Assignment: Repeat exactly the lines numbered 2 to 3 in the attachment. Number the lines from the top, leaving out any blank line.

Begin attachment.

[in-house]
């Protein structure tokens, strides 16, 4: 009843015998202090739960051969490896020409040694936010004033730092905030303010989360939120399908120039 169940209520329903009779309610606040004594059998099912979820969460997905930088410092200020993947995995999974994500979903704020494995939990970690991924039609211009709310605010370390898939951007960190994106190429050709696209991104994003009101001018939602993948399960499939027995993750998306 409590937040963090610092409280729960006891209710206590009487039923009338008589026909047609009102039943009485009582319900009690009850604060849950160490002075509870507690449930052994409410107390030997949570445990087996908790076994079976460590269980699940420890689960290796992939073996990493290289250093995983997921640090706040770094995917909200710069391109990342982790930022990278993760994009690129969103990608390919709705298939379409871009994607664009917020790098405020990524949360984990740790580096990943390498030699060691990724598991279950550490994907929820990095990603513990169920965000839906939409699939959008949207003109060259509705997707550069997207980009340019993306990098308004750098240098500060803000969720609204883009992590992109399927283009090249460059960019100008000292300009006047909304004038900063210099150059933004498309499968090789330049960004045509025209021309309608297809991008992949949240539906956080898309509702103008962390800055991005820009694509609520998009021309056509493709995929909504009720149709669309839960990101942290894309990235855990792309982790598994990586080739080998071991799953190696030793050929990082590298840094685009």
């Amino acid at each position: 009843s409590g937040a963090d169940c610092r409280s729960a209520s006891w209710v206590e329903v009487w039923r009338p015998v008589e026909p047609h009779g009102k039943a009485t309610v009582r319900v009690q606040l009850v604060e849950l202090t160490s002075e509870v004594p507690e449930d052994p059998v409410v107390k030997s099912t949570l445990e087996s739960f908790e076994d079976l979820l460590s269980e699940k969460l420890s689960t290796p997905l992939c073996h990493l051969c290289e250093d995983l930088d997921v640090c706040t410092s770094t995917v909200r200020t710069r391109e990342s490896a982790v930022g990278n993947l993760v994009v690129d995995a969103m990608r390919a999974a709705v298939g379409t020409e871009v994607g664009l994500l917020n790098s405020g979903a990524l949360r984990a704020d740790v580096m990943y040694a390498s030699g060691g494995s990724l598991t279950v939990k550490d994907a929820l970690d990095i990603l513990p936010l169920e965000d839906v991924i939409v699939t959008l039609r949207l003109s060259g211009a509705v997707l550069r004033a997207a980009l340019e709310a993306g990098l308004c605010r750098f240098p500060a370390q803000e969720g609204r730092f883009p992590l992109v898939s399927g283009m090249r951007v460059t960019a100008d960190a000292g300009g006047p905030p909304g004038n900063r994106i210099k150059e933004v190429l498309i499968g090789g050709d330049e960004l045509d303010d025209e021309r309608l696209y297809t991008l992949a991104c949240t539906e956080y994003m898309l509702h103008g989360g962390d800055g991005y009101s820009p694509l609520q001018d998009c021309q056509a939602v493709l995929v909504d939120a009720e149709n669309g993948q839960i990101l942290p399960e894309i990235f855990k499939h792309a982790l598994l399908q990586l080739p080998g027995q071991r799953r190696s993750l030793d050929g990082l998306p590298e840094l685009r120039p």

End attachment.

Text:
């Protein structure tokens, strides 16, 4: 009843015998202090739960051969490896020409040694936010004033730092905030303010989360939120399908120039 169940209520329903009779309610606040004594059998099912979820969460997905930088410092200020993947995995999974994500979903704020494995939990970690991924039609211009709310605010370390898939951007960190994106190429050709696209991104994003009101001018939602993948399960499939027995993750998306 409590937040963090610092409280729960006891209710206590009487039923009338008589026909047609009102039943009485009582319900009690009850604060849950160490002075509870507690449930052994409410107390030997949570445990087996908790076994079976460590269980699940420890689960290796992939073996990493290289250093995983997921640090706040770094995917909200710069391109990342982790930022990278993760994009690129969103990608390919709705298939379409871009994607664009917020790098405020990524949360984990740790580096990943390498030699060691990724598991279950550490994907929820990095990603513990169920965000839906939409699939959008949207003109060259509705997707550069997207980009340019993306990098308004750098240098500060803000969720609204883009992590992109399927283009090249460059960019100008000292300009006047909304004038900063210099150059933004498309499968090789330049960004045509025209021309309608297809991008992949949240539906956080898309509702103008962390800055991005820009694509609520998009021309056509493709995929909504009720149709669309839960990101942290894309990235855990792309982790598994990586080739080998071991799953190696030793050929990082590298840094685009």
């Amino acid at each position: 009843s409590g937040a963090d169940c610092r409280s729960a209520s006891w209710v206590e329903v009487w039923r009338p015998v008589e026909p047609h009779g009102k039943a009485t309610v009582r319900v009690q606040l009850v604060e849950l202090t160490s002075e509870v004594p507690e449930d052994p059998v409410v107390k030997s099912t949570l445990e087996s739960f908790e076994d079976l979820l460590s269980e699940k969460l420890s689960t290796p997905l992939c073996h990493l051969c290289e250093d995983l930088d997921v640090c706040t410092s770094t995917v909200r200020t710069r391109e990342s490896a982790v930022g990278n993947l993760v994009v690129d995995a969103m990608r390919a999974a709705v298939g379409t020409e871009v994607g664009l994500l917020n790098s405020g979903a990524l949360r984990a704020d740790v580096m990943y040694a390498s030699g060691g494995s990724l598991t279950v939990k550490d994907a929820l970690d990095i990603l513990p936010l169920e965000d839906v991924i939409v699939t959008l039609r949207l003109s060259g211009a509705v997707l550069r004033a997207a980009l340019e709310a993306g990098l308004c605010r750098f240098p500060a370390q803000e969720g609204r730092f883009p992590l992109v898939s399927g283009m090249r951007v460059t960019a100008d960190a000292g300009g006047p905030p909304g004038n900063r994106i210099k150059e933004v190429l498309i499968g090789g050709d330049e960004l045509d303010d025209e021309r309608l696209y297809t991008l992949a991104c949240t539906e956080y994003m898309l509702h103008g989360g962390d800055g991005y009101s820009p694509l609520q001018d998009c021309q056509a939602v493709l995929v909504d939120a009720e149709n669309g993948q839960i990101l942290p399960e894309i990235f855990k499939h792309a982790l598994l399908q990586l080739p080998g027995q071991r799953r190696s993750l030793d050929g990082l998306p590298e840094l685009r120039p």